My office was pleased to receive national attention recently for our efforts to shed light on how your tax dollars are spent.
The state’s fiscal transparency website was ranked among the top 10 in the country by a prominent government watchdog organization, the U.S. Public Interest Research Group. The group, which advocates transparency as a tool to hold government accountable, reviewed the transparency sites of all 50 states and issued grades based on how well states make detailed spending information available to the public.
Our site – an “online check register” showing state agencies’ detailed expenditures — earned a B+ on the group’s “Following the Money” report. But more importantly, we were one of just three states to receive the top score in what they call a “Real World” evaluation, which tests the websites’ comprehensiveness and usability. That study used focus groups that included professional and amateur researchers who were asked to find six specific spending items; the sites were graded on how easily the information could be found.
Only on South Carolina’s, Arkansas’ and Kentucky’s transparency sites were the focus groups able to easily find all six expenditures.
The term “transparency” is used to refer to a number of issues related to giving citizens access to the inner workings of government — making sure meetings of public bodies are properly advertised to increase citizen-participation; responding to requests from the public for records and documents in a timely manner; publishing as much useful information as possible on the web; and making checkbook-level spending details easily available to the public.
I’ve focused my own efforts on online fiscal transparency. For one thing, it’s the area of finance that falls under my purview as the state’s accountant. And as a CPA, I can tell you there’s no better remedy to the age-old problem of wasteful spending than publishing itemized spending for all to see. It’s perhaps the most stringent form of open government.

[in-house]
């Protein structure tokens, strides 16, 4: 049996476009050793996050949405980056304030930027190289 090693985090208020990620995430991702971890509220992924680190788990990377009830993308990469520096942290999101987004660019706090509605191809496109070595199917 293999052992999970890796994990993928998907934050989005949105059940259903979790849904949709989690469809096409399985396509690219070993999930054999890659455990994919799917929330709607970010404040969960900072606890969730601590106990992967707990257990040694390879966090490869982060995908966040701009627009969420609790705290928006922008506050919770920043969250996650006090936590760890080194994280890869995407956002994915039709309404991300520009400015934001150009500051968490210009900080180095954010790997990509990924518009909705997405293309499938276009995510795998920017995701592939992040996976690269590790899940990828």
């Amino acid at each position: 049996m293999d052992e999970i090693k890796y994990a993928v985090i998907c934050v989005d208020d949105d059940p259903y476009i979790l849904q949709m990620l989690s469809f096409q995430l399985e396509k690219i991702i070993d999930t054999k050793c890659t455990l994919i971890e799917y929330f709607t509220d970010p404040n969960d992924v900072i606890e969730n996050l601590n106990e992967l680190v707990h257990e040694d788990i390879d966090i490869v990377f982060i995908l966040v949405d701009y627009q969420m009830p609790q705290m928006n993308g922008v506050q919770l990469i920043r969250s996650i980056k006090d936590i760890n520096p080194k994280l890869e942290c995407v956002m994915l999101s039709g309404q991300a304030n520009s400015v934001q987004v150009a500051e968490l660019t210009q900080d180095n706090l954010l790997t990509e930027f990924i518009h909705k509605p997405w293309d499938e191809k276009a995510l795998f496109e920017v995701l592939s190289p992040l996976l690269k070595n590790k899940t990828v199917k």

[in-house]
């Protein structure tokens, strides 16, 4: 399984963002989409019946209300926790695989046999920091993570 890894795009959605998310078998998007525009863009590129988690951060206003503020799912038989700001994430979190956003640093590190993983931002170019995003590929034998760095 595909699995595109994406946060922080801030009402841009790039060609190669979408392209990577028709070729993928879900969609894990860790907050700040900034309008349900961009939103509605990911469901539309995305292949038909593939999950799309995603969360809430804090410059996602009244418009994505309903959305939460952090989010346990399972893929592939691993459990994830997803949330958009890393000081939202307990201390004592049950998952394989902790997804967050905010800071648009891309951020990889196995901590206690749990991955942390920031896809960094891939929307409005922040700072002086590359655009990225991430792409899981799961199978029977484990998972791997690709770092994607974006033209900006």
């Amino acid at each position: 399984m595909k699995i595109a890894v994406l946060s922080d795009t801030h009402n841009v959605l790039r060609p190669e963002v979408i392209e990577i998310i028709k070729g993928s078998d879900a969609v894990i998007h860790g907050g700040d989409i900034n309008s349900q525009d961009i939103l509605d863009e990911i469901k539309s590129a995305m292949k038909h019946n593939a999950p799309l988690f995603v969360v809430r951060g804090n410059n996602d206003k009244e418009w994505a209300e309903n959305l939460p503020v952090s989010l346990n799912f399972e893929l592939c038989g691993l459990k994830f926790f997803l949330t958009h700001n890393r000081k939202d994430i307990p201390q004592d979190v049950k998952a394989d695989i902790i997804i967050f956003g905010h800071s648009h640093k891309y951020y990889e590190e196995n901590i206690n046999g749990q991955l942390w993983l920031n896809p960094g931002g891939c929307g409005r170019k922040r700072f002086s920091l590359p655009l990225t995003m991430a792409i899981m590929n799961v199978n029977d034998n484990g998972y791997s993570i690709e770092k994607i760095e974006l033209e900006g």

When it comes to open government, South Carolina typically stacks up near the middle; we do better than many other states, but there are also many areas controlled by our General Assembly in which we must demand improvement – including the state’s limited open-records laws, lobbyist disclosure reporting, and management of the state pension fund. So it’s especially gratifying to receive high marks for online fiscal transparency, a cause to which my staff and I have assumed responsibility and devoted countless hours over the past decade.
Still, we’re committed to continuously striving to find ways to make public spending details as convenient to access and as easy to understand as possible — and to provide a positive example for others to follow. And we ask for your help: visit cg.sc.gov, click on the “Fiscal Transparency” button near the top of the page, locate the contact link, and provide your feedback or suggestions to email@example.com.
And as always, I urge those of you who support fiscal transparency to contact your local officials. If they’re already on board, give them a pat on the back. If not, hold their feet to the fire.
Our nation’s founders viewed citizen-access to government information – including finances — as vital to preserving freedom and liberty. Consider the words of Thomas Jefferson, who in 1802 wrote, “We might hope to see the finances of the Union as clear and intelligible as a merchant’s books, so that every member of Congress and every man of any mind in the Union should be able to comprehend them, to investigate abuses, and consequently to control them.”
That was when ledgers were generated with pens and paper. In an era of digital communication and smart phones, there are fewer and fewer excuses not to give people ready access to details about public spending.
Richard Eckstrom is a CPA and the state’s Comptroller.